‘Photo Ark’ Exhibition to Open Nov. 5 at National Geographic Museum in Washington, D.C.: Multimedia Exhibition Showcases Photographer Joel Sartore’s Project Documenting World’s Animal Species

“Photo Ark” is a multiyear National Geographic project with a simple goal — to create portraits of the world’s species before they disappear and to inspire people everywhere to care. National Geographic will showcase this important project through multiple platforms, including an exhibition that opens at the National Geographic Museum in Washington on Thursday, Nov. 5. Featuring the work of photographer, speaker, author, teacher and National Geographic Society Fellow Joel Sartore, the exhibition will be on display in the museum until April 2016.

The “Photo Ark” exhibition will highlight nearly all of the more than 5,000 images that comprise Sartore’s decade-long Photo Ark collection to date. Incredibly, that number doesn’t quite mark the project’s halfway point — Sartore estimates the completed Photo Ark will include portraits of over 12,000 species representing several different animal classes, including birds, fish, mammals, reptiles, amphibians and invertebrates. In what will be the largest single archive of studio-quality photographs of biodiversity ever, Photo Ark continues to move toward its goal of documenting these 12,000 species in captivity, thanks in part to Sartore’s enduring relationships with many of the world’s zoos and aquariums — institutions dedicated to preserving and caring for species of all kinds.

“Photo Ark” exhibition visitors will also get a behind-the-scenes look at Sartore’s methodical process for shooting these stunning photos, oftentimes with comedic mishaps that go along with working with his occasionally temperamental “models.” Video and still portraits throughout the exhibition will capture the essence of these animals, while a cacophony of animal sounds will further bring these precious creatures to life right in downtown Washington. In addition to gripping imagery, the exhibit includes compelling stories about the dedicated people and organizations working to help these animals in an aptly named “Hall of Heroes.” Visitors will also walk through a heartbreaking gallery dedicated to some of the world’s most critically endangered and even extinct species.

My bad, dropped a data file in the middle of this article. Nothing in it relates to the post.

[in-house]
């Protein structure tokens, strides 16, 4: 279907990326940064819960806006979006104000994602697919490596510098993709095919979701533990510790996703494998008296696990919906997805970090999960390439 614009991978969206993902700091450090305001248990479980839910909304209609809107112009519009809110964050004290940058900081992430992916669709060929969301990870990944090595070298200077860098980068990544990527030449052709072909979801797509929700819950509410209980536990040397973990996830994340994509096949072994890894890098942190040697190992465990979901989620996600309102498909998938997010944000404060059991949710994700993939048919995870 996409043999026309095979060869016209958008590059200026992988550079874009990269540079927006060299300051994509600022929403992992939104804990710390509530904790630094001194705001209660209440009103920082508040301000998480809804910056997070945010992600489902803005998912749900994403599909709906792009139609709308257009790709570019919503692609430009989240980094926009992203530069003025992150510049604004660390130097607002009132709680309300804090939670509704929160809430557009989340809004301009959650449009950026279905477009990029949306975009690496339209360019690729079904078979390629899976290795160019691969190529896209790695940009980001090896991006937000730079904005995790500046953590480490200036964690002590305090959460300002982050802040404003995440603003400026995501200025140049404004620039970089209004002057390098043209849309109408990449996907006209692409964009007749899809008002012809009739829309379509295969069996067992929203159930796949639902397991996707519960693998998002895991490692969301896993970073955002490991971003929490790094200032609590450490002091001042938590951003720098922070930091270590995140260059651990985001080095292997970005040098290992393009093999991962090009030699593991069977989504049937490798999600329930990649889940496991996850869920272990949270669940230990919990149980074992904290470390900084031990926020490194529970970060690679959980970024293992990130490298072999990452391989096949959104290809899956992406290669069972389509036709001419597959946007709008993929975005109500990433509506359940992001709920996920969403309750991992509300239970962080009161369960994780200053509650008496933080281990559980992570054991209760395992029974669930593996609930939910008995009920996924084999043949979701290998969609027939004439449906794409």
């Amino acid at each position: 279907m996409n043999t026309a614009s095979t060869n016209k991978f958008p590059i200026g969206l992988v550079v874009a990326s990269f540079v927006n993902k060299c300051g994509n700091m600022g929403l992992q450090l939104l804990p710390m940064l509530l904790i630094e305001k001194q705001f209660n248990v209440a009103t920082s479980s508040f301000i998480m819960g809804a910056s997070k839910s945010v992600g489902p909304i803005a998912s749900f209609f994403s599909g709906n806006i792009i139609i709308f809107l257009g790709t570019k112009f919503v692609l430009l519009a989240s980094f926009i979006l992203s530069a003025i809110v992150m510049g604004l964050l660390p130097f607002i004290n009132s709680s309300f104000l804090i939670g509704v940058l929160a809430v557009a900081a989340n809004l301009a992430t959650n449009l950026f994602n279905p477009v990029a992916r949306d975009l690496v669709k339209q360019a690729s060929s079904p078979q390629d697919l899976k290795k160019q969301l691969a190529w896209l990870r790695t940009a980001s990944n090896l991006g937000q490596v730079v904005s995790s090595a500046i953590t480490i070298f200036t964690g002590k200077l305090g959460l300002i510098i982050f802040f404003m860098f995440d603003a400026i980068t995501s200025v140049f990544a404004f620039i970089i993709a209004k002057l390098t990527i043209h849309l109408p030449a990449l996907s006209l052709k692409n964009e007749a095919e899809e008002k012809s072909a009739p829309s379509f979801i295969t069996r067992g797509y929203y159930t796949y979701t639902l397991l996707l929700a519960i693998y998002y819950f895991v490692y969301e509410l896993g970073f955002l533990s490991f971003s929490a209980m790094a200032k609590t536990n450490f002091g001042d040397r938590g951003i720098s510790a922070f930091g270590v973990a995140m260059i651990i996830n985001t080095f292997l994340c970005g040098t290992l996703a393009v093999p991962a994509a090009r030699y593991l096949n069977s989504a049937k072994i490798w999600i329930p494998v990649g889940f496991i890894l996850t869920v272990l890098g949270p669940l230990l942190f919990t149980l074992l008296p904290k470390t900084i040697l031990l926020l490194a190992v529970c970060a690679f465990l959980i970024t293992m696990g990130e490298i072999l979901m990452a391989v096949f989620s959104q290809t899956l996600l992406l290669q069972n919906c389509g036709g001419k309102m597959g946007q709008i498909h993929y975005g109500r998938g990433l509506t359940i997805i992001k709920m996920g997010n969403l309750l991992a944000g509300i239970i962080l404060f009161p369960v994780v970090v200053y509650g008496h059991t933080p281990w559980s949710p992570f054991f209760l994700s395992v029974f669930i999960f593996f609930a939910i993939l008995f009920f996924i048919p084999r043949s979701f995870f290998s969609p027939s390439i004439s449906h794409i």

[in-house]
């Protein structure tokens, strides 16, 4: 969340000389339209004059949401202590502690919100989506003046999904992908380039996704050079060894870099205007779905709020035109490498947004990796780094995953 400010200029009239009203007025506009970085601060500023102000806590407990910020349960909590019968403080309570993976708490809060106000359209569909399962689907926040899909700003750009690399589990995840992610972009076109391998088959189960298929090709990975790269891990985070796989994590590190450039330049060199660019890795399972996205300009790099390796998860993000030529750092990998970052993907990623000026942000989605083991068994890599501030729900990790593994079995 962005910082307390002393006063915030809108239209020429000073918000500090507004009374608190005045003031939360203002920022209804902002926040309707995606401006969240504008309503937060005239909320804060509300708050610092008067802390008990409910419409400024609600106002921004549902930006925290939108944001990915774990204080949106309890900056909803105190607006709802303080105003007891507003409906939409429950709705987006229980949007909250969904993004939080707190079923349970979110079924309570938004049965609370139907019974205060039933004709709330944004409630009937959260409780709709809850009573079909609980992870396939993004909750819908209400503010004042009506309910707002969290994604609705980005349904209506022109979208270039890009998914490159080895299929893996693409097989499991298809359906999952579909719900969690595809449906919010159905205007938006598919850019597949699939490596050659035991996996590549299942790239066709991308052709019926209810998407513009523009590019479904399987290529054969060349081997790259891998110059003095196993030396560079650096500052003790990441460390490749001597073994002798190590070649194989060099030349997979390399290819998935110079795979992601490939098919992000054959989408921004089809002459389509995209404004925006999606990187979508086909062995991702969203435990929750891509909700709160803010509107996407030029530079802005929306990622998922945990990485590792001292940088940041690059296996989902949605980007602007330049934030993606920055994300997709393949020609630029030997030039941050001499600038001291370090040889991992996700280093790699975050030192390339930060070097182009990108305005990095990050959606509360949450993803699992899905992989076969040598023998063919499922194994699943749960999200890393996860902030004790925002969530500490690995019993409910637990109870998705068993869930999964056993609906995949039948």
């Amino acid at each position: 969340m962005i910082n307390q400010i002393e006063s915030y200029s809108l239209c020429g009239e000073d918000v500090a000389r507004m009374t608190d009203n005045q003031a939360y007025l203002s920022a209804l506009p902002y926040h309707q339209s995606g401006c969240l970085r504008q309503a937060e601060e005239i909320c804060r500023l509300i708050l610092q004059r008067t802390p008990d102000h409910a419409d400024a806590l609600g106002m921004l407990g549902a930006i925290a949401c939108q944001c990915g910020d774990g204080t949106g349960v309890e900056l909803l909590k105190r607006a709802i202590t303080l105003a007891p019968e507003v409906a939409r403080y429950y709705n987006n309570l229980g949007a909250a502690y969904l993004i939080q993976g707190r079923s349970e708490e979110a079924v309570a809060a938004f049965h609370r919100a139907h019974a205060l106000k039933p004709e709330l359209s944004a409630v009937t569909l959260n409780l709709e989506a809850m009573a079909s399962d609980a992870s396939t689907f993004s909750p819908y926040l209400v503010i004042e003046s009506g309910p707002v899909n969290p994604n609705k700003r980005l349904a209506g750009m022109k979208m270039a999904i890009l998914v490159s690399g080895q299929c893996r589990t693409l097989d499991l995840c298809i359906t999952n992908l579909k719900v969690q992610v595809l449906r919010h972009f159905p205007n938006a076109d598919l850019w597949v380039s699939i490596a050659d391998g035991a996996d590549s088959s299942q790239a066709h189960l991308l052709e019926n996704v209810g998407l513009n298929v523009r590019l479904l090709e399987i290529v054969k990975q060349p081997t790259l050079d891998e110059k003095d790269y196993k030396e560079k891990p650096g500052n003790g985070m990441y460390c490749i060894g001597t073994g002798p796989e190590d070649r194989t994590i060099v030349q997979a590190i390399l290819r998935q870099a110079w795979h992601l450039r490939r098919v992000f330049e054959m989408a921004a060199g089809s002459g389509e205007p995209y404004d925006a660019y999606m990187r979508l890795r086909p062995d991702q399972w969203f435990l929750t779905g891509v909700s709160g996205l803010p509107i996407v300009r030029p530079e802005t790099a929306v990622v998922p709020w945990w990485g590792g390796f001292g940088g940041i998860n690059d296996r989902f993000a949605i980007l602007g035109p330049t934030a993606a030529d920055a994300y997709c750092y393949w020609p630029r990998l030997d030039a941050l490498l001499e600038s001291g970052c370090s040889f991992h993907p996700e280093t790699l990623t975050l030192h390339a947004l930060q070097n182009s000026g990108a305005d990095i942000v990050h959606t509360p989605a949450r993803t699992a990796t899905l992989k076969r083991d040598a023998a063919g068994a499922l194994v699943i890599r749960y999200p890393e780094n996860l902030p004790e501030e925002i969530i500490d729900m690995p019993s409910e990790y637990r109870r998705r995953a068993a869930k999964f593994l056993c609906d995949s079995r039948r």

Hands-on, interactive elements include video screens, a field station and photo tents that give guests the sense that they are on a shoot with Sartore. Visitors will also learn how they can help support the continuing work of the Photo Ark project as well as the National Geographic Society’s ongoing conservation efforts.

Sartore will be at National Geographic’s Washington D.C., headquarters on Wednesday, Nov. 4, to celebrate the exhibit’s opening with a special National Geographic Live event. Attendees can preview the exhibit before it officially opens to the public the following day with special extended museum hours for ticket holders. After the evening talk on Nov. 4, Sartore will sign copies of the new “Photo Ark” book from National Geographic Books, which will be available in the National Geographic Store outside the museum. Sartore will also speak to students about the “Photo Ark” project during a student matinee at National Geographic headquarters earlier that day.

For full details on the exhibition, visit http://events.nationalgeographic.com/national-geographic-museum/2015/11/05/photo-ark/.

The National Geographic Museum, 1145 17th Street, N.W., Washington, D.C., is open every day (except Dec. 25) from 10 a.m. to 6 p.m. Admission is $15 for adults; $12 for National Geographic members, military, students, seniors and groups of 25 or more; $10 for children ages 5-12; and free for local school, student and youth groups (18 and under; advance reservation required). Tickets may be purchased online at www.ngmuseum.org; via telephone at (202) 857-7700; or in person at the National Geographic Museum, 1145 17th Street, N.W., between 10 a.m. and 5 p.m. For more information on group sales, call (202) 857-7281.


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